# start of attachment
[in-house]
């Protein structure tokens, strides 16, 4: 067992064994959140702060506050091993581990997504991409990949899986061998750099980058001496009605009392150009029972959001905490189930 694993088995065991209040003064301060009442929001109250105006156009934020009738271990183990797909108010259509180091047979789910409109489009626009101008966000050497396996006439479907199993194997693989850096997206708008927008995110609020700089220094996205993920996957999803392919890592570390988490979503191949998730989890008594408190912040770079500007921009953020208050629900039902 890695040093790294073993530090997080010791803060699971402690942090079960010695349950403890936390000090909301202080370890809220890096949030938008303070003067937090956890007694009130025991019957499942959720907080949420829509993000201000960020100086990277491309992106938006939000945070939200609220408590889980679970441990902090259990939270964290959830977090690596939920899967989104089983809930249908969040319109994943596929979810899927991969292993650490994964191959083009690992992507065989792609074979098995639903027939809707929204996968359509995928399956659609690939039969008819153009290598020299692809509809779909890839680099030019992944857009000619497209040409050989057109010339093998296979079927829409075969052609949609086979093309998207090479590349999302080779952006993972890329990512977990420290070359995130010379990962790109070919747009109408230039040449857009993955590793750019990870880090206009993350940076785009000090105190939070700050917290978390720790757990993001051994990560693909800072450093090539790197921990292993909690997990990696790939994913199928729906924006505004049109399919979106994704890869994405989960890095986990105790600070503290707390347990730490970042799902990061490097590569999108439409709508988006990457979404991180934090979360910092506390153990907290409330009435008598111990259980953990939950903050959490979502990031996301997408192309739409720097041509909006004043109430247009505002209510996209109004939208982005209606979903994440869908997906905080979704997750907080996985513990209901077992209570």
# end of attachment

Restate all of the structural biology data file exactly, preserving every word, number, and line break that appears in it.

[in-house]
């Protein structure tokens, strides 16, 4: 067992064994959140702060506050091993581990997504991409990949899986061998750099980058001496009605009392150009029972959001905490189930 694993088995065991209040003064301060009442929001109250105006156009934020009738271990183990797909108010259509180091047979789910409109489009626009101008966000050497396996006439479907199993194997693989850096997206708008927008995110609020700089220094996205993920996957999803392919890592570390988490979503191949998730989890008594408190912040770079500007921009953020208050629900039902 890695040093790294073993530090997080010791803060699971402690942090079960010695349950403890936390000090909301202080370890809220890096949030938008303070003067937090956890007694009130025991019957499942959720907080949420829509993000201000960020100086990277491309992106938006939000945070939200609220408590889980679970441990902090259990939270964290959830977090690596939920899967989104089983809930249908969040319109994943596929979810899927991969292993650490994964191959083009690992992507065989792609074979098995639903027939809707929204996968359509995928399956659609690939039969008819153009290598020299692809509809779909890839680099030019992944857009000619497209040409050989057109010339093998296979079927829409075969052609949609086979093309998207090479590349999302080779952006993972890329990512977990420290070359995130010379990962790109070919747009109408230039040449857009993955590793750019990870880090206009993350940076785009000090105190939070700050917290978390720790757990993001051994990560693909800072450093090539790197921990292993909690997990990696790939994913199928729906924006505004049109399919979106994704890869994405989960890095986990105790600070503290707390347990730490970042799902990061490097590569999108439409709508988006990457979404991180934090979360910092506390153990907290409330009435008598111990259980953990939950903050959490979502990031996301997408192309739409720097041509909006004043109430247009505002209510996209109004939208982005209606979903994440869908997906905080979704997750907080996985513990209901077992209570």